As we celebrate the Christmas season, let us be filled with gratitude, in spite of our problems. “Now my brethren, we see that God is mindful of every people, whatsoever land they may be in; yea, he numbereth his people, and his bowels of mercy are over all the earth. Now this is my joy, and my great thanksgiving; yea, and I will give thanks unto my God forever. Amen” (Alma 26:37).
1 Chronicles 7
Then on that day David delivered first this psalm to thank the LORD into the hand of Asaph and his brethren.
8 Give thanks unto the LORD, call upon his name, make known his deeds among the people.
9 Sing unto him, sing psalms unto him, talk ye of all his wondrous works.
10 Glory ye in his holy name: let the heart of them rejoice that seek the LORD.
11 Seek the LORD and his strength, seek his face continually.
12 Remember his marvellous aworks that he hath done, his wonders, and the judgments of his mouth;
Ps. 136: 1-3, 26
1 O give thanks unto the LORD; for he is good: for his mercy endureth for ever.
2 O give thanks unto the God of gods: for his mercy endureth for ever.
3 O give thanks to the Lord of lords: for his mercy endureth for ever.
26 O give thanks unto the God of heaven: for his mercy endureth for ever.
Mosiah 2: 4, 19-20
4 And also that they might give thanks to the Lord their God, who had brought them out of the land of Jerusalem, and who had delivered them out of the hands of their enemies, and had appointed just men to be their teachers, and also a just man to be their king, who had established peace in the land of Zarahemla, and who had taught them to keep the commandments of God, that they might rejoice and be filled with love towards God and all men.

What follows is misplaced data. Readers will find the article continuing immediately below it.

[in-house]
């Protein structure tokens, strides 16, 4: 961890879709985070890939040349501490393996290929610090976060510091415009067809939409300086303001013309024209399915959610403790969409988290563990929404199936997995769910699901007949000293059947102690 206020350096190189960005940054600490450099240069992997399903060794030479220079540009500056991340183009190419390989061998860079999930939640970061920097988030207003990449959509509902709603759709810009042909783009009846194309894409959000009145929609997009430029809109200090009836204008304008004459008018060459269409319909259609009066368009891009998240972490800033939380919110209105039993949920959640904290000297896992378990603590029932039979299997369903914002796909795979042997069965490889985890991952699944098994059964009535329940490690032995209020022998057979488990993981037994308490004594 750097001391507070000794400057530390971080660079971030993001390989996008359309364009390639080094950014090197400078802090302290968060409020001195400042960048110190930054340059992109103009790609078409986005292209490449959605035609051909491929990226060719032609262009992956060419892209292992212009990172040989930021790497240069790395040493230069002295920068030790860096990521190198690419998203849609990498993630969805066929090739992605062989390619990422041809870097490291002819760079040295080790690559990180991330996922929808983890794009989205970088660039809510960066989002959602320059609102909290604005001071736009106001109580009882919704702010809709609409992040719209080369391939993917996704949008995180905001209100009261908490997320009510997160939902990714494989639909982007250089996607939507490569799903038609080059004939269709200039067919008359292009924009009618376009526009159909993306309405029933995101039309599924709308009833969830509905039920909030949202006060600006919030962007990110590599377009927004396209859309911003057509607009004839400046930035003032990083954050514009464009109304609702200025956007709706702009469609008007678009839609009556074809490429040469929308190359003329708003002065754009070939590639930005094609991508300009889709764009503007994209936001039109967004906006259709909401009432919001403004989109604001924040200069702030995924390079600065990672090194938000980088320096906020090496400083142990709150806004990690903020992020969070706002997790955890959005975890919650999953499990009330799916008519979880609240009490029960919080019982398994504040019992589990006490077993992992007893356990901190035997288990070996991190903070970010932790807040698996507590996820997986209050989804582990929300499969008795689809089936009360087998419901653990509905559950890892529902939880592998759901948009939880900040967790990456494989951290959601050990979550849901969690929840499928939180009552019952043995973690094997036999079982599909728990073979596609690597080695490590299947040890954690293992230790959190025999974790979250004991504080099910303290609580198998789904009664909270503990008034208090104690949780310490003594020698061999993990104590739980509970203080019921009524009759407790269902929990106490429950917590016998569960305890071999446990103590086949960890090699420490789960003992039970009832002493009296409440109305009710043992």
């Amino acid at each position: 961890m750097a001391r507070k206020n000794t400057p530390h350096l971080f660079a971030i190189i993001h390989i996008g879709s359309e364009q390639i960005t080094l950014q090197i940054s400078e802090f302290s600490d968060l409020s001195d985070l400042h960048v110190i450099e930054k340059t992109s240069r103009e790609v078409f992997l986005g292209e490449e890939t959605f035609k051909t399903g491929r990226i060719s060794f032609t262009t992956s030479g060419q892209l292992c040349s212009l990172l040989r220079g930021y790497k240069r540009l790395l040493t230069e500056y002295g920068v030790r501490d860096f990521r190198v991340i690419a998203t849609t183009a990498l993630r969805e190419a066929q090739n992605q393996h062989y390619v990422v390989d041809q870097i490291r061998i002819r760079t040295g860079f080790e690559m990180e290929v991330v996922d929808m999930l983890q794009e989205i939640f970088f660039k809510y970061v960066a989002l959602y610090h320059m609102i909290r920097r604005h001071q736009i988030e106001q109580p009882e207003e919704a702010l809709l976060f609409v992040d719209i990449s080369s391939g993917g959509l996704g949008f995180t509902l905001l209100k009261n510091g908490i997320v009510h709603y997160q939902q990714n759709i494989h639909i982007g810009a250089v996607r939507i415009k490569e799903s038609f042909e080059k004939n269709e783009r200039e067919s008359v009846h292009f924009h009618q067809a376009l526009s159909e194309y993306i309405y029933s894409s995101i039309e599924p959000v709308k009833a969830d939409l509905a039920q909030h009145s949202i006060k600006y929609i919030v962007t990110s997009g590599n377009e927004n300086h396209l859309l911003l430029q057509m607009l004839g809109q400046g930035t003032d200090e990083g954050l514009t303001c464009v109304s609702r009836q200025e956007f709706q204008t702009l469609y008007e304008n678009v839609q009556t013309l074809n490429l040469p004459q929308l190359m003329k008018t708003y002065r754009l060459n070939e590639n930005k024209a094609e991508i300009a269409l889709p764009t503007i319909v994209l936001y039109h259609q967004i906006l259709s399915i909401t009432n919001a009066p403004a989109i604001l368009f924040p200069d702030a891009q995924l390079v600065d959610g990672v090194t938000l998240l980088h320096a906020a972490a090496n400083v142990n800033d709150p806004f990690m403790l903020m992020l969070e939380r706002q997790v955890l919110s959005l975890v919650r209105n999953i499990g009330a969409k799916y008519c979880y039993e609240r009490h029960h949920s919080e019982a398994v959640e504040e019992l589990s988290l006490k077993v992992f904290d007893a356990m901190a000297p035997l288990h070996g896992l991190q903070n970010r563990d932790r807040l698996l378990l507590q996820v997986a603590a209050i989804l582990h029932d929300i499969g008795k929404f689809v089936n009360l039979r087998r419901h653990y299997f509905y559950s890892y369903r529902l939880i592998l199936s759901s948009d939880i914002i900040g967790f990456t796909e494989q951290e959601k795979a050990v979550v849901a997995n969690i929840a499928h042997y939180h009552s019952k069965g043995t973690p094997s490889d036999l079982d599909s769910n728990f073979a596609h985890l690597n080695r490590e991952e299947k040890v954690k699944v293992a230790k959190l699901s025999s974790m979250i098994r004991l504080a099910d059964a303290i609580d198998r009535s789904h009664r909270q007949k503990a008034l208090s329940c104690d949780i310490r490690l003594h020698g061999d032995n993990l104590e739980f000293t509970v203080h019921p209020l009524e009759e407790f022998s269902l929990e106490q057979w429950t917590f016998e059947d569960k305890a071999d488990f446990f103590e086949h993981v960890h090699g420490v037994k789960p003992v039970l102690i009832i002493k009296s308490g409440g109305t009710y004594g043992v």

19 And behold also, if I, whom ye call your king, who has spent his days in your service, and yet has been in the service of God, do merit any thanks from you, O how you ought to thank your heavenly King!
20 I say unto you, my brethren, that if you should render all the thanks and praise which your whole soul has power to possess, to that God who has created you, and has kept and preserved you, and has caused that ye should rejoice, and has granted that ye should live in peace one with another.
Luke 22: 17, 19
17 And he took the cup, and gave thanks, and said, Take this, and divide it among yourselves:
19 And he took bread, and gave thanks, and brake it, and gave unto them, saying, This is my body which is given for you: this do in remembrance of me.
Col. 1: 3, 12
3 We give thanks to God and the Father of our Lord Jesus Christ, praying always for you,
12 Giving thanks unto the Father, which hath made us meet to be partakers of the inheritance of the saints in light:
Col. 3: 15, 17
15 And let the peace of God rule in your hearts, to the which also ye are called in one body; and be ye thankful.
17 And whatsoever ye do in word or deed, do all in the name of the Lord Jesus, giving thanks to God and the Father by him.
Alma 26: 8, 37
8 Blessed be the name of our God; let us sing to his praise, yea, let us give thanks to his holy name, for he doth work righteousness forever.